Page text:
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The coronavirus pandemic could actually finally change youth turnout in elections, according to a March For Our Lives cofounder and an expert in generational differences

FILE - In this April 7, 2020 file photo, voters observe social distancing guidelines as they wait in line to cast ballots in the presidential primary election in Milwaukee. Wisconsin's presidential primary election held last month in the face of the coronavirus pandemic drew concern from doctors, voters, poll workers and politicians who warned that having thousands of people leave their homes to cast ballots would further spread the highly contagious virus. Now well beyond the 14-day incubation period for COVID-19, and with a Tuesday special congressional election in northern Wisconsin looming, it remains largely unknown just how many people contracted the virus at the polls on April 7. (AP Photo/Morry Gash File)
  • For years, the youth turnout rate has remained "low and stable," according to psychologist Jean Twenge.
  • But while there's talk every year of young voters finally turning out, Twenge said this election year really could be different.
  • David Hogg, cofounder of March For Our Lives, told Business Insider that voting is imperative for Gen Z, and that he will be fighting for the cause once stay-at-home orders are lifted.
  • But it's unclear what the 2020 election will look like during the pandemic.
  • Visit Business Insider's homepage for more stories.
As the fallout of the coronavirus pandemic has impacted the daily lives of Americans, the 2020 election may seem like a faraway event. But the pandemic could invigorate voter turnout among a base that has historically remained stagnant: the elusive youth voters.
"Every presidential election year, there's a huge amount of talk about how this year is going to be different. This year,  the young people are gonna turn out and vote and it just never happens," according to psychologist Jean Twenge, author of "iGen: Why Today's Super-Connected Kids Are Growing Up Less Rebellious, More Tolerant, Less Happy — And Completely Unprepared."
Twenge told Business Insider that youth turnout has been "low and stable" for the last 25 to 30 years. Demographic data compiled by the United States Election Project tells a similar tale: turnout for Americans ages 18 to 29 generally hovers around 30% to 40%, with a notable increase to almost 50% in 2008.
Even Michelle Obama has lamented how low youth turnout was after the 2008 election.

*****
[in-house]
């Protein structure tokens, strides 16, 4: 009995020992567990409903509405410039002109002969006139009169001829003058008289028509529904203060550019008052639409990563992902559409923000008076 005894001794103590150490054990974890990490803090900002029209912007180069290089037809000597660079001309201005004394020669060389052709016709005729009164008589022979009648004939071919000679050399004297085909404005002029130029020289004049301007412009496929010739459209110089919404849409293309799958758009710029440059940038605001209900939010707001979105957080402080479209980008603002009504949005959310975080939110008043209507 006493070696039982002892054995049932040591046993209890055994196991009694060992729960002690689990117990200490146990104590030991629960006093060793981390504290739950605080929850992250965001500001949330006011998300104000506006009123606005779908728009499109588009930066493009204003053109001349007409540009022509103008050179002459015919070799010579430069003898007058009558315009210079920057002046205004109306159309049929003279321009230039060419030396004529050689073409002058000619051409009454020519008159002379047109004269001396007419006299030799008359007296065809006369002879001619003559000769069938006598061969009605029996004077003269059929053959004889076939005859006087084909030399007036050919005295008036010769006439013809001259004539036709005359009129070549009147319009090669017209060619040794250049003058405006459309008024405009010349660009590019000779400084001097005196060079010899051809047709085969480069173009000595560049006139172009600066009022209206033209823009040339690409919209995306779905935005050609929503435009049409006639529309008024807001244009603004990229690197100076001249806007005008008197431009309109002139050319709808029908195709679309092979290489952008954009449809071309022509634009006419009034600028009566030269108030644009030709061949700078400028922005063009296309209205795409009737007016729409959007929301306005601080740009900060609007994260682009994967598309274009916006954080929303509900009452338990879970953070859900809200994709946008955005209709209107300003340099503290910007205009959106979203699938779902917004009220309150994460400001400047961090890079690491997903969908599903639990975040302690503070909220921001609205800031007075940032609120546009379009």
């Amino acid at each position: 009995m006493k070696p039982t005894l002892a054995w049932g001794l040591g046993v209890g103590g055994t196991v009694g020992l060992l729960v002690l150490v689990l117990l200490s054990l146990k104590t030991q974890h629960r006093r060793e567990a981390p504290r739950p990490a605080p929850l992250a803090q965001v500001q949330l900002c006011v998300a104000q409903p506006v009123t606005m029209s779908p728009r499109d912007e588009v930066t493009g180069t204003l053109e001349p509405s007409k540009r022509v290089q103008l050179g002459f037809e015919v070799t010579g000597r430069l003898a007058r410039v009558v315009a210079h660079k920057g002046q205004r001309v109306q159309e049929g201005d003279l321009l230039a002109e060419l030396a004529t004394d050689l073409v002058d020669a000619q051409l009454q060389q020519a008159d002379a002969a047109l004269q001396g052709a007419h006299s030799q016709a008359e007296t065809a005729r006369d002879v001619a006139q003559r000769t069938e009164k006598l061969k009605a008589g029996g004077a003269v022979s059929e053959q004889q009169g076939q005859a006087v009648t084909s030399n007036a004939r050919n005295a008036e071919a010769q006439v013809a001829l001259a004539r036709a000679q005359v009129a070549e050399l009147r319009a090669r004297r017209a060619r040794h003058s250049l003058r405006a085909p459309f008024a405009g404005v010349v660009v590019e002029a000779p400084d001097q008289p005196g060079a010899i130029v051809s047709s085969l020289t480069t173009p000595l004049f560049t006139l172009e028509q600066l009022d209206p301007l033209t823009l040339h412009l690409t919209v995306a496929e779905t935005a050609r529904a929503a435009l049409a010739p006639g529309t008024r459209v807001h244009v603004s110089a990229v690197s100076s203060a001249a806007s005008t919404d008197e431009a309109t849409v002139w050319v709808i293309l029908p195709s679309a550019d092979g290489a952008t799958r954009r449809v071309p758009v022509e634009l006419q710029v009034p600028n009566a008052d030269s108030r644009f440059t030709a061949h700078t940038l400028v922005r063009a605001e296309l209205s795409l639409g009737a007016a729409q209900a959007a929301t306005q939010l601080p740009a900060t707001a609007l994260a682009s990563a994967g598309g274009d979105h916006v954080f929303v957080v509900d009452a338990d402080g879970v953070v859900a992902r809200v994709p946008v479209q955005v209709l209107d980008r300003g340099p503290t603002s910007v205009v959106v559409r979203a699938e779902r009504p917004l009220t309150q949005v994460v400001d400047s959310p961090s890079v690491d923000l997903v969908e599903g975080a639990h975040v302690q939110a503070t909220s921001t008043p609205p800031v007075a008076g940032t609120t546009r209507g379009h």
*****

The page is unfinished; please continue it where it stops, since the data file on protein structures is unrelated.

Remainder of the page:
"I understand people who voted for Trump. But people who didn't vote at all, the young people, the women, that's when you think, 'man, people think this is a game,'" Obama said in "Becoming," her new Netflix documentary. "It wasn't just in this election but every midterm when Barack didn't get the Congress he needed, that was because our folks didn't show up. After all that work, they just couldn't be bothered to vote at all. That's my trauma."
But it's possible that post-pandemic Gen Z could be the generation to buck that trend.
"Maybe this will be different," Twenge said. "I mean, this is an enormous cultural event. This is the biggest cultural event since World War II."
A Pew Research Center analysis found that 30% of those in Gen Z who are eligible to vote (ages 18 to 21) turned out for the 2018 midterm elections. In 2020, Gen Z will be 10% of eligible voters.
David Hogg, a Parkland shooting survivor and cofounder of March For Our Lives, told Business Insider that the pandemic has shone a particular spotlight on the importance of voting — especially for Gen Zers who, despite paying their own bills, were claimed as dependents and didn't receive stimulus checks.
"For us, it has truly shown why voting matters, especially for young people," Hogg said in an email. "Without voting, and electing those accountable to the voices of young people, we are unable to be fought for when decisions like those are made. If 18 to 29-year-olds consistently voted at just 45%, [we] can work to elect decision-makers that fight for our futures and for us. When we come out of this stay-at-home, it is my goal to fight for that cause."
One thing that remains unclear is what the 2020 election itself will look like. Concerns that President Donald Trump could unilaterally postpone it are unfounded, but in-person elections — like Wisconsin's election in early April — could further spread the coronavirus. And a November election could fall during another wave of viral spread.
"It might be the event that changes things in terms of turnout, but the difficulty is, you know, we may have logistical issues with that," Twenge said.
Wisconsin, which held its primary during the pandemic, saw about 31% of the eligible voting population turn out, according to FiveThirtyEight; it had a turnout rate of about 49% in the 2016 election.
But Wisconsin's election also showed that absentee voting may become more prevalent: around 80% of its votes were absentee ballots. Perhaps Gen Z will make voting, just like everything else, distanced.
SEE ALSO: The end of campus life: What colleges will look like in the fall, from Zoom classes to deserted quads and sports stadiums
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* This article was originally published here Press Release Distribution

Source - https://www.businessinsider.com/prime?module=article&area=summary

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